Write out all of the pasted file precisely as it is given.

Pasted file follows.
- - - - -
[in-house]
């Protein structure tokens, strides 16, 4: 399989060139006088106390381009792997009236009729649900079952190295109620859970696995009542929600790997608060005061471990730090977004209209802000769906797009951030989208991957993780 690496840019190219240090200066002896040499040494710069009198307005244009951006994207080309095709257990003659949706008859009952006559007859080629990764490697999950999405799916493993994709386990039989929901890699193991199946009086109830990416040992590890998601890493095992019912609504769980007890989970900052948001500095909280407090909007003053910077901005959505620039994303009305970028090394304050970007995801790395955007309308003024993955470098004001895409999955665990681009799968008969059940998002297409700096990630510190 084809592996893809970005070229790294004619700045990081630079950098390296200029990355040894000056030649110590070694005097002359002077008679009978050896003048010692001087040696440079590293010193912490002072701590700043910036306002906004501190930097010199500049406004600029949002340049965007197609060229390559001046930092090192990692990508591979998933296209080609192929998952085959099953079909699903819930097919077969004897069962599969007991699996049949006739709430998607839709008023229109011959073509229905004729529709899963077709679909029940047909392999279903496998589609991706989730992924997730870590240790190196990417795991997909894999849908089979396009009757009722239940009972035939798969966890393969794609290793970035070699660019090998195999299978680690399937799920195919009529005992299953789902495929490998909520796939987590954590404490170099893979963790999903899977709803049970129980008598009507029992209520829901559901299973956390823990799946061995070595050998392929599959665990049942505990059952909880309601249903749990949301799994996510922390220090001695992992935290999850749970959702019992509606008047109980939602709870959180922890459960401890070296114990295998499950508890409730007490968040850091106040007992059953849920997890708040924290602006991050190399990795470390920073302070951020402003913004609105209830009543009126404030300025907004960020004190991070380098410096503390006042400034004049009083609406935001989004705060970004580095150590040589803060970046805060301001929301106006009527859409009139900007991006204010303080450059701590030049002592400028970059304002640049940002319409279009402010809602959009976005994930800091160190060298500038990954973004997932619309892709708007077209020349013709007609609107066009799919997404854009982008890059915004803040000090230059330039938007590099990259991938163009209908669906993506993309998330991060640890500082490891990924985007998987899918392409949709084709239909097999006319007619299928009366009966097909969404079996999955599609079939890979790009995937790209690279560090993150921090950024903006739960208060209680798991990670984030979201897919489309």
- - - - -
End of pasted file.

[in-house]
């Protein structure tokens, strides 16, 4: 399989060139006088106390381009792997009236009729649900079952190295109620859970696995009542929600790997608060005061471990730090977004209209802000769906797009951030989208991957993780 690496840019190219240090200066002896040499040494710069009198307005244009951006994207080309095709257990003659949706008859009952006559007859080629990764490697999950999405799916493993994709386990039989929901890699193991199946009086109830990416040992590890998601890493095992019912609504769980007890989970900052948001500095909280407090909007003053910077901005959505620039994303009305970028090394304050970007995801790395955007309308003024993955470098004001895409999955665990681009799968008969059940998002297409700096990630510190 084809592996893809970005070229790294004619700045990081630079950098390296200029990355040894000056030649110590070694005097002359002077008679009978050896003048010692001087040696440079590293010193912490002072701590700043910036306002906004501190930097010199500049406004600029949002340049965007197609060229390559001046930092090192990692990508591979998933296209080609192929998952085959099953079909699903819930097919077969004897069962599969007991699996049949006739709430998607839709008023229109011959073509229905004729529709899963077709679909029940047909392999279903496998589609991706989730992924997730870590240790190196990417795991997909894999849908089979396009009757009722239940009972035939798969966890393969794609290793970035070699660019090998195999299978680690399937799920195919009529005992299953789902495929490998909520796939987590954590404490170099893979963790999903899977709803049970129980008598009507029992209520829901559901299973956390823990799946061995070595050998392929599959665990049942505990059952909880309601249903749990949301799994996510922390220090001695992992935290999850749970959702019992509606008047109980939602709870959180922890459960401890070296114990295998499950508890409730007490968040850091106040007992059953849920997890708040924290602006991050190399990795470390920073302070951020402003913004609105209830009543009126404030300025907004960020004190991070380098410096503390006042400034004049009083609406935001989004705060970004580095150590040589803060970046805060301001929301106006009527859409009139900007991006204010303080450059701590030049002592400028970059304002640049940002319409279009402010809602959009976005994930800091160190060298500038990954973004997932619309892709708007077209020349013709007609609107066009799919997404854009982008890059915004803040000090230059330039938007590099990259991938163009209908669906993506993309998330991060640890500082490891990924985007998987899918392409949709084709239909097999006319007619299928009366009966097909969404079996999955599609079939890979790009995937790209690279560090993150921090950024903006739960208060209680798991990670984030979201897919489309």